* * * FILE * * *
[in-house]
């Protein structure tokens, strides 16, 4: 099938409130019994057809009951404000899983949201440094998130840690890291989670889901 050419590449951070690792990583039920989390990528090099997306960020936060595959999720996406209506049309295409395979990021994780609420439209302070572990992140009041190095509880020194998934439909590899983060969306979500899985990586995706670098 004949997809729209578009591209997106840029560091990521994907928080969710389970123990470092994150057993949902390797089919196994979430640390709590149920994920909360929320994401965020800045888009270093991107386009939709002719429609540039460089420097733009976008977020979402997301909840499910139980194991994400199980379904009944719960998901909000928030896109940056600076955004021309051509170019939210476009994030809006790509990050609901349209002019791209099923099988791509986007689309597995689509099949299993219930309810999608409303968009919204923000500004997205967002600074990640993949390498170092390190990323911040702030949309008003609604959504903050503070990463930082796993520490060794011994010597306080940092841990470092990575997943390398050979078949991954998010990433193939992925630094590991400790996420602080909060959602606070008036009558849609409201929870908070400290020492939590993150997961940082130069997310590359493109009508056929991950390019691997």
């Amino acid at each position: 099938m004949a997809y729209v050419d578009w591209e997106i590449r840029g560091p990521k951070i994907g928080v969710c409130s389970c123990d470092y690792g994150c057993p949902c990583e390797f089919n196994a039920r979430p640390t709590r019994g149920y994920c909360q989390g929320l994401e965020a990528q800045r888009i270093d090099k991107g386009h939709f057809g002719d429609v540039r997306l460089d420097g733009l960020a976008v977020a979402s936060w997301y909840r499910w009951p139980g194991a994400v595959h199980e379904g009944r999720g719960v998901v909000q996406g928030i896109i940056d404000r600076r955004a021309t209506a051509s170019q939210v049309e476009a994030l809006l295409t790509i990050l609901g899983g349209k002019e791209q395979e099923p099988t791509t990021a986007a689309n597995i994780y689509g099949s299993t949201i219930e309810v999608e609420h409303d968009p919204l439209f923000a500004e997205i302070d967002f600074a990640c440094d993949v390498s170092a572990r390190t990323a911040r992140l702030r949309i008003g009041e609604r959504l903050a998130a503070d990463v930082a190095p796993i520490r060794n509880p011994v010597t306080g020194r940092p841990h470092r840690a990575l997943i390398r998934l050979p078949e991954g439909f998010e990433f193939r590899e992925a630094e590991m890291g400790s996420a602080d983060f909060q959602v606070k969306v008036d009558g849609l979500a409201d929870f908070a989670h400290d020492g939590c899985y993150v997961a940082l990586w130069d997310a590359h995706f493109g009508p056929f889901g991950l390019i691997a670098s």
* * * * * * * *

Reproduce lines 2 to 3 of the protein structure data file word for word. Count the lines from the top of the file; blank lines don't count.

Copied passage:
């Protein structure tokens, strides 16, 4: 099938409130019994057809009951404000899983949201440094998130840690890291989670889901 050419590449951070690792990583039920989390990528090099997306960020936060595959999720996406209506049309295409395979990021994780609420439209302070572990992140009041190095509880020194998934439909590899983060969306979500899985990586995706670098 004949997809729209578009591209997106840029560091990521994907928080969710389970123990470092994150057993949902390797089919196994979430640390709590149920994920909360929320994401965020800045888009270093991107386009939709002719429609540039460089420097733009976008977020979402997301909840499910139980194991994400199980379904009944719960998901909000928030896109940056600076955004021309051509170019939210476009994030809006790509990050609901349209002019791209099923099988791509986007689309597995689509099949299993219930309810999608409303968009919204923000500004997205967002600074990640993949390498170092390190990323911040702030949309008003609604959504903050503070990463930082796993520490060794011994010597306080940092841990470092990575997943390398050979078949991954998010990433193939992925630094590991400790996420602080909060959602606070008036009558849609409201929870908070400290020492939590993150997961940082130069997310590359493109009508056929991950390019691997």
């Amino acid at each position: 099938m004949a997809y729209v050419d578009w591209e997106i590449r840029g560091p990521k951070i994907g928080v969710c409130s389970c123990d470092y690792g994150c057993p949902c990583e390797f089919n196994a039920r979430p640390t709590r019994g149920y994920c909360q989390g929320l994401e965020a990528q800045r888009i270093d090099k991107g386009h939709f057809g002719d429609v540039r997306l460089d420097g733009l960020a976008v977020a979402s936060w997301y909840r499910w009951p139980g194991a994400v595959h199980e379904g009944r999720g719960v998901v909000q996406g928030i896109i940056d404000r600076r955004a021309t209506a051509s170019q939210v049309e476009a994030l809006l295409t790509i990050l609901g899983g349209k002019e791209q395979e099923p099988t791509t990021a986007a689309n597995i994780y689509g099949s299993t949201i219930e309810v999608e609420h409303d968009p919204l439209f923000a500004e997205i302070d967002f600074a990640c440094d993949v390498s170092a572990r390190t990323a911040r992140l702030r949309i008003g009041e609604r959504l903050a998130a503070d990463v930082a190095p796993i520490r060794n509880p011994v010597t306080g020194r940092p841990h470092r840690a990575l997943i390398r998934l050979p078949e991954g439909f998010e990433f193939r590899e992925a630094e590991m890291g400790s996420a602080d983060f909060q959602v606070k969306v008036d009558g849609l979500a409201d929870f908070a989670h400290d020492g939590c899985y993150v997961a940082l990586w130069d997310a590359h995706f493109g009508p056929f889901g991950l390019i691997a670098s």